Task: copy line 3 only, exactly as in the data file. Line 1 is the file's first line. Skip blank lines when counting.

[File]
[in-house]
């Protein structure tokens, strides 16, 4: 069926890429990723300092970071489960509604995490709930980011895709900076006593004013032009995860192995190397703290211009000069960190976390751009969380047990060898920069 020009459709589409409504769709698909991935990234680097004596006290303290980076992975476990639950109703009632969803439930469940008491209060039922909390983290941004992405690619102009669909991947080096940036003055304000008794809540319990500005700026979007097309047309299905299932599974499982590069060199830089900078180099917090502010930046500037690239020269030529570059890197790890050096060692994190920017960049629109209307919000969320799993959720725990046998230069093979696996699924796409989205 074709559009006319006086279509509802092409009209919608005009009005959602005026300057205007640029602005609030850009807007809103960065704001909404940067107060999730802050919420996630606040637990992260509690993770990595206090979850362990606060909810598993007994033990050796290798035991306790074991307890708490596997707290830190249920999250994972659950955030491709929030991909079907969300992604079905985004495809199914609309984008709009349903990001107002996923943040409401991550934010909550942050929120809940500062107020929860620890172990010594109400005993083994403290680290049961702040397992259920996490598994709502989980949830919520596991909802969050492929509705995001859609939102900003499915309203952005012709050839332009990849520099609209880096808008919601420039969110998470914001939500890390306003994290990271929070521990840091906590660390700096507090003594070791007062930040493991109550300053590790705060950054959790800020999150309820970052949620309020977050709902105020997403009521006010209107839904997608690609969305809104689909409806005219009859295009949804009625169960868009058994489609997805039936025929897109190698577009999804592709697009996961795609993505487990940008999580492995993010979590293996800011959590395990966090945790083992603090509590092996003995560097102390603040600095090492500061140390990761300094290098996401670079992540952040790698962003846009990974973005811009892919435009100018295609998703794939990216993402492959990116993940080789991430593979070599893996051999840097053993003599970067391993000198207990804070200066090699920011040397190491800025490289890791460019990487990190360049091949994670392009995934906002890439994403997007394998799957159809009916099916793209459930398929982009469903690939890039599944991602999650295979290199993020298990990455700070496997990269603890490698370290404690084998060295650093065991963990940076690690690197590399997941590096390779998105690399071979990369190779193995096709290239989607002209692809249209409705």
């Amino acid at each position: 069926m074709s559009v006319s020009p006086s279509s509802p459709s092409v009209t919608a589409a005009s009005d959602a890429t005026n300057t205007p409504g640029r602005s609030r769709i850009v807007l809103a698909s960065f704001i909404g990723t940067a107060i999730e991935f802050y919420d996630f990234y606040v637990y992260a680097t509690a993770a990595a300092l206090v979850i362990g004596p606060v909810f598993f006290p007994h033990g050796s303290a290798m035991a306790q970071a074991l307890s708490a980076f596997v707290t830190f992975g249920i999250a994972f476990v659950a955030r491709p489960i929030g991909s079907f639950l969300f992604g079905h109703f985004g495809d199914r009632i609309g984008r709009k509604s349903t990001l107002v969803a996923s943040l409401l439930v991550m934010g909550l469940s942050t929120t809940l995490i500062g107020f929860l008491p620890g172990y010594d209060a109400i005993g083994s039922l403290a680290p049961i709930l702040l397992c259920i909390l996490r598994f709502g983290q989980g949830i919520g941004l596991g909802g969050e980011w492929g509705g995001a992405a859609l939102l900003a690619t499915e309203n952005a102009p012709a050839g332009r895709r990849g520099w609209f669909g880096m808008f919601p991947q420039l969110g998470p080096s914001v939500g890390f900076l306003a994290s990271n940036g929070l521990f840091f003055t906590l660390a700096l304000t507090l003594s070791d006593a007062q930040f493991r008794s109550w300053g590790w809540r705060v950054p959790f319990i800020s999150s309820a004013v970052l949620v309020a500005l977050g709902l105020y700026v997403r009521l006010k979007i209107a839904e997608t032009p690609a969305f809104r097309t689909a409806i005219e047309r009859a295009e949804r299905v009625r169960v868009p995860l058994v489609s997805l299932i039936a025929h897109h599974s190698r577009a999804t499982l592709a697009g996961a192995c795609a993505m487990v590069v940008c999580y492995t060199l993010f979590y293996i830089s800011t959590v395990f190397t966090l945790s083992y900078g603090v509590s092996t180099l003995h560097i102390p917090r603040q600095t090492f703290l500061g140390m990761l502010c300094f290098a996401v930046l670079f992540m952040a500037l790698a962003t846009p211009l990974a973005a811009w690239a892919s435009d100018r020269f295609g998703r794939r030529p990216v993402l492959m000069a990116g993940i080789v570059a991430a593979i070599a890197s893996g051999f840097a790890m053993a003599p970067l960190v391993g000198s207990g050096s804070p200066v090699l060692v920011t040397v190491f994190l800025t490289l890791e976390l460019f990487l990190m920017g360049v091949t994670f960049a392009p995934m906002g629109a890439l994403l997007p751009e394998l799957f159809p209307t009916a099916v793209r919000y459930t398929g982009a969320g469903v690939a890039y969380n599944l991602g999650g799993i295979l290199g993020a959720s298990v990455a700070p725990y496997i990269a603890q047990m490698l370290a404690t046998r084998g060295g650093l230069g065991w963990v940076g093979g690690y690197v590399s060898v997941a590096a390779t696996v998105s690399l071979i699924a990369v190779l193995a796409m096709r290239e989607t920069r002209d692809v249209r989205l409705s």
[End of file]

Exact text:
């Amino acid at each position: 069926m074709s559009v006319s020009p006086s279509s509802p459709s092409v009209t919608a589409a005009s009005d959602a890429t005026n300057t205007p409504g640029r602005s609030r769709i850009v807007l809103a698909s960065f704001i909404g990723t940067a107060i999730e991935f802050y919420d996630f990234y606040v637990y992260a680097t509690a993770a990595a300092l206090v979850i362990g004596p606060v909810f598993f006290p007994h033990g050796s303290a290798m035991a306790q970071a074991l307890s708490a980076f596997v707290t830190f992975g249920i999250a994972f476990v659950a955030r491709p489960i929030g991909s079907f639950l969300f992604g079905h109703f985004g495809d199914r009632i609309g984008r709009k509604s349903t990001l107002v969803a996923s943040l409401l439930v991550m934010g909550l469940s942050t929120t809940l995490i500062g107020f929860l008491p620890g172990y010594d209060a109400i005993g083994s039922l403290a680290p049961i709930l702040l397992c259920i909390l996490r598994f709502g983290q989980g949830i919520g941004l596991g909802g969050e980011w492929g509705g995001a992405a859609l939102l900003a690619t499915e309203n952005a102009p012709a050839g332009r895709r990849g520099w609209f669909g880096m808008f919601p991947q420039l969110g998470p080096s914001v939500g890390f900076l306003a994290s990271n940036g929070l521990f840091f003055t906590l660390a700096l304000t507090l003594s070791d006593a007062q930040f493991r008794s109550w300053g590790w809540r705060v950054p959790f319990i800020s999150s309820a004013v970052l949620v309020a500005l977050g709902l105020y700026v997403r009521l006010k979007i209107a839904e997608t032009p690609a969305f809104r097309t689909a409806i005219e047309r009859a295009e949804r299905v009625r169960v868009p995860l058994v489609s997805l299932i039936a025929h897109h599974s190698r577009a999804t499982l592709a697009g996961a192995c795609a993505m487990v590069v940008c999580y492995t060199l993010f979590y293996i830089s800011t959590v395990f190397t966090l945790s083992y900078g603090v509590s092996t180099l003995h560097i102390p917090r603040q600095t090492f703290l500061g140390m990761l502010c300094f290098a996401v930046l670079f992540m952040a500037l790698a962003t846009p211009l990974a973005a811009w690239a892919s435009d100018r020269f295609g998703r794939r030529p990216v993402l492959m000069a990116g993940i080789v570059a991430a593979i070599a890197s893996g051999f840097a790890m053993a003599p970067l960190v391993g000198s207990g050096s804070p200066v090699l060692v920011t040397v190491f994190l800025t490289l890791e976390l460019f990487l990190m920017g360049v091949t994670f960049a392009p995934m906002g629109a890439l994403l997007p751009e394998l799957f159809p209307t009916a099916v793209r919000y459930t398929g982009a969320g469903v690939a890039y969380n599944l991602g999650g799993i295979l290199g993020a959720s298990v990455a700070p725990y496997i990269a603890q047990m490698l370290a404690t046998r084998g060295g650093l230069g065991w963990v940076g093979g690690y690197v590399s060898v997941a590096a390779t696996v998105s690399l071979i699924a990369v190779l193995a796409m096709r290239e989607t920069r002209d692809v249209r989205l409705s």